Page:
Ita, Doroihy, and Jean. We are N-5.We are tried. They say we are guilty. But we are Free! Free! Free to seek and live the Truth which guides this journey called Peace. They think they own our land. They try to own our lives. They believe they own our soil. But they shall never own our soul! We are peace. My gratitude, my heart, my hope, is yours this day.

Whitefeather of the Ojibway, Larry Cloud-Morgan

Helen Woodson

Dear Friends, So many have written from all over the world that we simply cannot answer individually. We hope that you will be able to share this letter with your communities and peace groups.

Frs. Carl and Paul Kabat, Larry Cloud-Morgan, and I have settled into our respective prisons and recovered from six months deprivation of sunshine, fresh air, and decent food. We are in high spirits, celebrating the prison witness and rejoicing in continuing resistance all over the country. In the five months since our trial, there have been 4 disarmament actions in Missouri, Rhode Island, Michigan, and Texas. We take this as a sign of great hope.

Many of you have written to Judge Bartlett expressing outrage and anguish over our sentences. The American judicial system includes a procedure to petition for a reduction of sentence, and we will be making separate decisions based upon the dictates of individual conscience and personal circumstance. I have chosen not to appeal or seek sentence reduction and have told the judge that I will not accept an offer of reduction unless he resigns from the bench and joins me at a missile silo. Others may make different choices, for there is no one correct way to approach the matter. The truth will be spoken in the variety of our responses.

But although our decisions may differ, we are in agreement on one basic point. Judicial gestures are not equivalent to justice. A sentence reduction does nothing to reduce the threat of nuclear war, and our freedom will not secure freedom for the world's population held hostage under the Bomb. It would be a tragic mistake to believe that justice will spring from the bowels of the nation-state and the secular power structure. It will not, cannot by its very definition, and to expend time and energy on its procedural mechanisms is a distraction from the work oftruejustice and peacemaking.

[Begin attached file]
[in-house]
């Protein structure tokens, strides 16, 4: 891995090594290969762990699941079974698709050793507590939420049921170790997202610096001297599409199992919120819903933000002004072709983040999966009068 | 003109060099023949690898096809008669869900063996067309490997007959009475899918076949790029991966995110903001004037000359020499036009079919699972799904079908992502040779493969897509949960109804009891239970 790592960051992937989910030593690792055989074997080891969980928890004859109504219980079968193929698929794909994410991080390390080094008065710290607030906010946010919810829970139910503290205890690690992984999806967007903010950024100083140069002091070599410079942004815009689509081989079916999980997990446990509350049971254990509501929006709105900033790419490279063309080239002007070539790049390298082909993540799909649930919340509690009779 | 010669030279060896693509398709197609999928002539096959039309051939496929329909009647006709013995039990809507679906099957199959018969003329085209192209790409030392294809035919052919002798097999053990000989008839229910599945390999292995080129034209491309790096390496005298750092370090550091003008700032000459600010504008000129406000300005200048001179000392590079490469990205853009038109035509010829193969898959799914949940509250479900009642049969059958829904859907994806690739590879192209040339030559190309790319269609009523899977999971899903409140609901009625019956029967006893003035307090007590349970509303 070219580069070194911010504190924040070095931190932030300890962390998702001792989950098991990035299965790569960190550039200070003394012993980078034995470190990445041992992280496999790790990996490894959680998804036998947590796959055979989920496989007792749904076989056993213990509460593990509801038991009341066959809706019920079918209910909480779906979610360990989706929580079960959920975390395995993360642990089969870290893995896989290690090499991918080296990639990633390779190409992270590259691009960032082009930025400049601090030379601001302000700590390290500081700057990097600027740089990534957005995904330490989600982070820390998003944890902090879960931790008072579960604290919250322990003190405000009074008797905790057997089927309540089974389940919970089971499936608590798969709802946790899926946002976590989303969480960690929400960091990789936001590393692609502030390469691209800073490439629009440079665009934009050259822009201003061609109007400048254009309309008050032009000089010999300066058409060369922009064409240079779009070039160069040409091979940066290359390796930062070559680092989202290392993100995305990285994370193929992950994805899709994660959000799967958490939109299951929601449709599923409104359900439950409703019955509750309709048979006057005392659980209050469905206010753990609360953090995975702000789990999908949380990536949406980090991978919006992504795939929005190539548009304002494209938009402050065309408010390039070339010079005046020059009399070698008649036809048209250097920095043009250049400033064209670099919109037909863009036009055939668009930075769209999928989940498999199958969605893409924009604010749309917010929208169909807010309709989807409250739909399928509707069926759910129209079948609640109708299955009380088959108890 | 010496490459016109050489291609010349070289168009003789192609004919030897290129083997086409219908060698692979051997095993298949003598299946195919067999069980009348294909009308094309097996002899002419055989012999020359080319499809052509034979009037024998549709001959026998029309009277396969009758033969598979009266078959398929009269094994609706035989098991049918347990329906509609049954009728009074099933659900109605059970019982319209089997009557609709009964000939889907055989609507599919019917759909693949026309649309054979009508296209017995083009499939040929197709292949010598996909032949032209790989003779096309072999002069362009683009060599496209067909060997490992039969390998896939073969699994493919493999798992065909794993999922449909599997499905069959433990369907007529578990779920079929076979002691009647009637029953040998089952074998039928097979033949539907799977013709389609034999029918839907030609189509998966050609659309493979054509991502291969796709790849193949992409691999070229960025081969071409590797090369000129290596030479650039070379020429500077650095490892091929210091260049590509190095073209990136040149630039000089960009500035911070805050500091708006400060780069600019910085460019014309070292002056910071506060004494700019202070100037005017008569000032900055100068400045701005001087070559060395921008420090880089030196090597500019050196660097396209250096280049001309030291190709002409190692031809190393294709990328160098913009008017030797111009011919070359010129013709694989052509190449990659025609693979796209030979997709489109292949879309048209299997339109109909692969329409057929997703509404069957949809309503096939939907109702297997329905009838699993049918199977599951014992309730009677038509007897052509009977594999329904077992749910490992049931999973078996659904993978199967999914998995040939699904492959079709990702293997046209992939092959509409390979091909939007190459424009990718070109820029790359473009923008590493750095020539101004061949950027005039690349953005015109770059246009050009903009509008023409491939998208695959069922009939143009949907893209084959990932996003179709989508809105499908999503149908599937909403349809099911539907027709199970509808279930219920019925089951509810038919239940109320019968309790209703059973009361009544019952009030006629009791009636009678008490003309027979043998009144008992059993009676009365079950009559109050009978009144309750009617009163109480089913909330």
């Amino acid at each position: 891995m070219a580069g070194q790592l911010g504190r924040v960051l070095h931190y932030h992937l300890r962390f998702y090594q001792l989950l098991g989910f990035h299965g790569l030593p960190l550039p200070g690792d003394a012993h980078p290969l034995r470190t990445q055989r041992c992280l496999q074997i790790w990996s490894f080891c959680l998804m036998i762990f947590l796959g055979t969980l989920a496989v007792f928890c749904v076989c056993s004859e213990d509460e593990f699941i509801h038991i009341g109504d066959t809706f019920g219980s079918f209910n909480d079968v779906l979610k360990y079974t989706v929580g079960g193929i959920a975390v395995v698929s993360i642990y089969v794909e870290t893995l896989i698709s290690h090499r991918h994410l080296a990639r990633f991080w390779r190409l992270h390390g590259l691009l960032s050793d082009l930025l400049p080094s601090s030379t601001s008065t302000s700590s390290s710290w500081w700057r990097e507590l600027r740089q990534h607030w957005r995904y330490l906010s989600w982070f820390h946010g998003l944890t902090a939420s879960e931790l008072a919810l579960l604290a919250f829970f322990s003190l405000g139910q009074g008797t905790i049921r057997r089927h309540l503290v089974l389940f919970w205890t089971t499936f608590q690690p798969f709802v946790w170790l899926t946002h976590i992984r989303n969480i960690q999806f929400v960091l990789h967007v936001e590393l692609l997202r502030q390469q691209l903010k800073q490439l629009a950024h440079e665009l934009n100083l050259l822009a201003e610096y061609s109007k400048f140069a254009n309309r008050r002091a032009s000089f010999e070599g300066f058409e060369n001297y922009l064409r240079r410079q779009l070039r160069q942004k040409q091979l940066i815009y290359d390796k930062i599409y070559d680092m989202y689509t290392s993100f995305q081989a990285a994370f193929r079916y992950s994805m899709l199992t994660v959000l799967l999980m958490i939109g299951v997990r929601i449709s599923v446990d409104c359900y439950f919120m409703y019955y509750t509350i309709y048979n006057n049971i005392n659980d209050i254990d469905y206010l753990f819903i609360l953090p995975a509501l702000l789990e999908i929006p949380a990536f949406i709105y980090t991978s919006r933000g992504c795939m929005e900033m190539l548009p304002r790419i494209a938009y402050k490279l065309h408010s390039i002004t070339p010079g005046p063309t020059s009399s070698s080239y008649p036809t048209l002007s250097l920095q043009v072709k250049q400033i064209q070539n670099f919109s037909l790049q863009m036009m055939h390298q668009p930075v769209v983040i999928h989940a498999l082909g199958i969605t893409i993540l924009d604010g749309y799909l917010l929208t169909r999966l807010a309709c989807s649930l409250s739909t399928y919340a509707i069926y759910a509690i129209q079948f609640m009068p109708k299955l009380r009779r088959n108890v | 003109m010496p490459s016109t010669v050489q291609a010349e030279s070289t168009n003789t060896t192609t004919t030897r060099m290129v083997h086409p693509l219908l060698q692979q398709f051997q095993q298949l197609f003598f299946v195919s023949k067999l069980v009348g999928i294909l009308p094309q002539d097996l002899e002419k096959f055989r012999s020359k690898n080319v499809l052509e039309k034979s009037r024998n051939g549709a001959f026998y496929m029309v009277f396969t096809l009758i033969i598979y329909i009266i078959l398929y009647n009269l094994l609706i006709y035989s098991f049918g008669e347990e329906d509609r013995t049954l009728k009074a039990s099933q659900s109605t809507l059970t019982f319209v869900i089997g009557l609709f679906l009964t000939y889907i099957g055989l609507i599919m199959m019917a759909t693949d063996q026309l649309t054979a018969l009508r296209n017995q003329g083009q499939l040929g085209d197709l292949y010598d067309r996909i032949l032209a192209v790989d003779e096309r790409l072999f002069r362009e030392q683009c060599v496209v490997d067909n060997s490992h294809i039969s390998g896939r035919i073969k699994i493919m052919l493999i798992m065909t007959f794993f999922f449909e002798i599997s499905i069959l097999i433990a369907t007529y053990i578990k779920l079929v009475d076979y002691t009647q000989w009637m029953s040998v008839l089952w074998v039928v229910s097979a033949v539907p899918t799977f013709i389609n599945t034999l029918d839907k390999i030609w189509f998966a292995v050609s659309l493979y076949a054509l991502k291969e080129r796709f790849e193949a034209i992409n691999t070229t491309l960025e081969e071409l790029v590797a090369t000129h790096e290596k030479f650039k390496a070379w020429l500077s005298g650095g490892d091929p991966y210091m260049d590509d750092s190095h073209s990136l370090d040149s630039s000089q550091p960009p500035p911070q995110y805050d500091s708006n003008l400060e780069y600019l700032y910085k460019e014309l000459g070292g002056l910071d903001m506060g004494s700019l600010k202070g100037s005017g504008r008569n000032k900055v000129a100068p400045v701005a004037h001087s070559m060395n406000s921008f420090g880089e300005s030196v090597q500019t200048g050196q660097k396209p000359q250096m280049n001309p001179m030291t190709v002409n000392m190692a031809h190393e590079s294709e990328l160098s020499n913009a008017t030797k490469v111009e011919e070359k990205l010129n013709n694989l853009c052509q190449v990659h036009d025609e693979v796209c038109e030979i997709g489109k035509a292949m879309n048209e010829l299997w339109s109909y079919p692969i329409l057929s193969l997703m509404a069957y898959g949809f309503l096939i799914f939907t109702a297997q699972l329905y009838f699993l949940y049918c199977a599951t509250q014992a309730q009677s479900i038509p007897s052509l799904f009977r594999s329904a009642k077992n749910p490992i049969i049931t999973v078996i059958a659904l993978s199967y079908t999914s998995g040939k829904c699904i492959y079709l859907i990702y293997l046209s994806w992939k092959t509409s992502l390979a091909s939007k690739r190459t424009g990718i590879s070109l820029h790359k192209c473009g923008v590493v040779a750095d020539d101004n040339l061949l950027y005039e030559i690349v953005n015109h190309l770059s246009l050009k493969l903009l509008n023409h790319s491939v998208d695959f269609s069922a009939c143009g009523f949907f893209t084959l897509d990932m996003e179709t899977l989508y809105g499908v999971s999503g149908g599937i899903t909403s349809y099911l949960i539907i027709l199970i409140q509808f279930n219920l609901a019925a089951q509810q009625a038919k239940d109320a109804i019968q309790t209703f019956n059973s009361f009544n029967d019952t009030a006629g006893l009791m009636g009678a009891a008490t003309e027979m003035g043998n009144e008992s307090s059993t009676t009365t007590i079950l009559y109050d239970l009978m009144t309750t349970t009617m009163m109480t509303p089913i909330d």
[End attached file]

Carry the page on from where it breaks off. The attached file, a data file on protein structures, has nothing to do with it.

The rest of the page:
The task facing us is not to get the Silo Pruning Hooks out of prison, but to get the missiles out of God's earth. We will do that as a community of resistance on both sides of the prison walls when we confront the nuclear Beast with our lives.

Carl, Paul, Larry, and I feel very much a part of resistance and very close to you in your struggle. We are grateful for your concern and support and offer our love and prayers as you act in your own countries. May the Lord's blessing and joy be with you.

In Peace, Helen Woodson 03231-045

Letters of support can be sent to the Silo Pruning Hooks at the following addresses: Helen Woodson, #03231-045, Alderson Womens' Prison, Box A, Alderson, West Virginia 24910. Father Carl Kabat, #03230-045, FCI, Box 1000, Milan, Michigan 48160. Father Paul Kabat, #03229-045, FCI, Box 1000, Sandstone, MN 55072. Larry Cloud-Morgan, #03232-045, FCJ, Box 33, Terre Haute, IN 47807

Peace Magazine December 1985

Peace Magazine December 1985, page 5. Some rights reserved.